Last week Krista and I took the kids to see this movie:

To be honest neither of us were particularly excited to see it, but the kids had the day off school so we took them out that night since they didn't have to get up early the next day. The movie had ratbirds, a talking monkey, a police officer with a pretty major role played by Mr. T and... Bruce Campbell. Crazy. But it was actually a really good movie. I enjoyed it a lot and walked away amazed by how much you can get away with. Once you get the audience to accept the basic premise that a wacky scientist can turn water into food, well, you can get them to accept pretty much anything that comes after that. Yay for pseudo-science! Anyway, if you haven't seen this movie it's worth your time. I was laughing harder than the kids sometimes.

And, in the world of previews, where kids always ask "Dad, can we go see that movie?" I was forced to say NO WAY to Disney's Princess and the Frog. It's too bad because it's nice to see Disney doing some hand drawn animation again, but I just don't want my kids watching a movie where voodoo plays such a big role. Also the trailer simply wasn't funny. Too bad, Disney.

But that's okay, I told them we could go see this instead:

Sunday, October 25, 2009

You know you want to see this

This is the first official picture from next summer's A-Team movie. It looks awesome, right?  Yes, it does.  And do you notice who is playing Hannibal?  It's Liam Neeson.  Nice!  I love it when a plan comes together.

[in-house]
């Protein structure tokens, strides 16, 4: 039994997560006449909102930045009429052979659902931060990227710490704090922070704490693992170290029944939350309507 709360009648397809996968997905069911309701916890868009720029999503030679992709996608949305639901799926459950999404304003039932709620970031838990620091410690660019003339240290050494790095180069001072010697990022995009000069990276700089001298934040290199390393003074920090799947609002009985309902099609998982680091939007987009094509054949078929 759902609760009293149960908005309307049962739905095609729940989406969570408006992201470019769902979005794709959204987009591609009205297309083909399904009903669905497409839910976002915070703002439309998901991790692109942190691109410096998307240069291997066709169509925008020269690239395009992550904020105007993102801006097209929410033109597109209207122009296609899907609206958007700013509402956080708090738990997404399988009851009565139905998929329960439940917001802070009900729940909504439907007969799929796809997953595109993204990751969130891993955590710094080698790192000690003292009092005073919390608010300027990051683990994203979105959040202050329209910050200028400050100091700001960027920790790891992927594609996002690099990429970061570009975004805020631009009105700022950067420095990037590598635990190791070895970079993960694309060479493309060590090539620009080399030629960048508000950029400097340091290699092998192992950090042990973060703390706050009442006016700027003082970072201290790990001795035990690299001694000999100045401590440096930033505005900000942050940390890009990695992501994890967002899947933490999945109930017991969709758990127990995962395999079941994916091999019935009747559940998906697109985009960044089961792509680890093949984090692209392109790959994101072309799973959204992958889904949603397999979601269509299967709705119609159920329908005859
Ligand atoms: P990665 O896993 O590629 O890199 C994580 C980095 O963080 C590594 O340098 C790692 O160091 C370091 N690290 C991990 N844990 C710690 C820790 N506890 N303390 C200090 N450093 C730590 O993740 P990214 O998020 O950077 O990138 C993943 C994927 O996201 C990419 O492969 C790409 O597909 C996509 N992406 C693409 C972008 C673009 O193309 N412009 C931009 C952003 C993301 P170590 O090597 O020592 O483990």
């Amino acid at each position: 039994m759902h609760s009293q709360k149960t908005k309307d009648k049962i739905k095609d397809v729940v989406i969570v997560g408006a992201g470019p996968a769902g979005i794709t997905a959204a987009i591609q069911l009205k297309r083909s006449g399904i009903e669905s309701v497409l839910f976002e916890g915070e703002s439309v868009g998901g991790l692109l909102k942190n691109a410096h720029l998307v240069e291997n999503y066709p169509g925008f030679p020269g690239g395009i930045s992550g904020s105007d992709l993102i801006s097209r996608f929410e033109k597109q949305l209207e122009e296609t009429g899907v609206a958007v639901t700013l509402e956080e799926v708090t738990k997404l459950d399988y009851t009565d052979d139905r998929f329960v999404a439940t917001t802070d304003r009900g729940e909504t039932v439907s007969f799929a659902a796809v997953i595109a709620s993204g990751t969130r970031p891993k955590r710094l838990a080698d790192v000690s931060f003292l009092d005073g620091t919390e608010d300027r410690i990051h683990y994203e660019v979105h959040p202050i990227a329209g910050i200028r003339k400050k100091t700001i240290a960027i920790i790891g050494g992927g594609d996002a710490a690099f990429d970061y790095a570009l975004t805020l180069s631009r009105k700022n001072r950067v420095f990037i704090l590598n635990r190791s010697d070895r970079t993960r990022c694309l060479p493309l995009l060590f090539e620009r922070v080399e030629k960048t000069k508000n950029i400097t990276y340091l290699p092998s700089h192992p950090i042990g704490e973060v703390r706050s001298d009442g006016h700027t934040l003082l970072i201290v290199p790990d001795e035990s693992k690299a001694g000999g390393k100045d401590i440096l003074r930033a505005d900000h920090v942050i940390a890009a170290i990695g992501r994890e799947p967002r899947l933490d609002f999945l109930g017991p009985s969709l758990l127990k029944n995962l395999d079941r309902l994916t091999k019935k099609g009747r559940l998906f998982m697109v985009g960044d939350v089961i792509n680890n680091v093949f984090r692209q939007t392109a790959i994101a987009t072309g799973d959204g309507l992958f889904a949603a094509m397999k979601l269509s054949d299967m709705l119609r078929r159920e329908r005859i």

Wednesday, October 21, 2009

Wonderful Wednesday:Hello Kitty Beer

Stretching the definition of "Wonderful" to the outer limits, please enjoy this crossover between cute kitty and liquified barley.

What do you think?  Is this WRONG or "Oh-so-right"?

P.S. When I can't find anything for Wonderful Wednesday I just type "Japan" into a search engine. 

Tuesday, October 20, 2009

O Books, Why Must You Torment Me?

This book arrived in my mail box last regular readers of BHR know, Michael Connelly is one of the few authors who forces me to buy books in hard cover because I can't wait for the paperback.

In a twist of cruel fate I realize that if I read this book now I'll fall behind in my seminary class reading.  So this book sits beside my bed, mocking me.  Grr.  It might have to wait for Thanksgiving.

In other news, Gene Wolfe's new book has been moved up to March!  Yay!

Saturday, October 17, 2009

My Trip to Tyndale

At the end of this week I flew out to meet the book team for Imaginary Jesus at Tyndale.  I was picked up at the airport by my driver and he told me that he had another fare to pick up.  I said that was fine with me (as if I had some sort of say -- like to keep the illusion of power), so we zipped over to the international terminal and picked up a guy who had just gotten in from Frankfurt.  He offered me some french fries.  As we talked a bit more he told me that he had been in Frankfurt on business.  I asked his business and he told me that he worked for a publisher and had been at the Frankfurt book fair.  I asked what publisher and he said Tyndale.  Then we all (driver included) had a good laugh because that's why I was in the cab, after all. It turned out that this was actually Doug Knox, the publisher for the section of Tyndale which is printing my book.  So we had a half hour together on the ride home.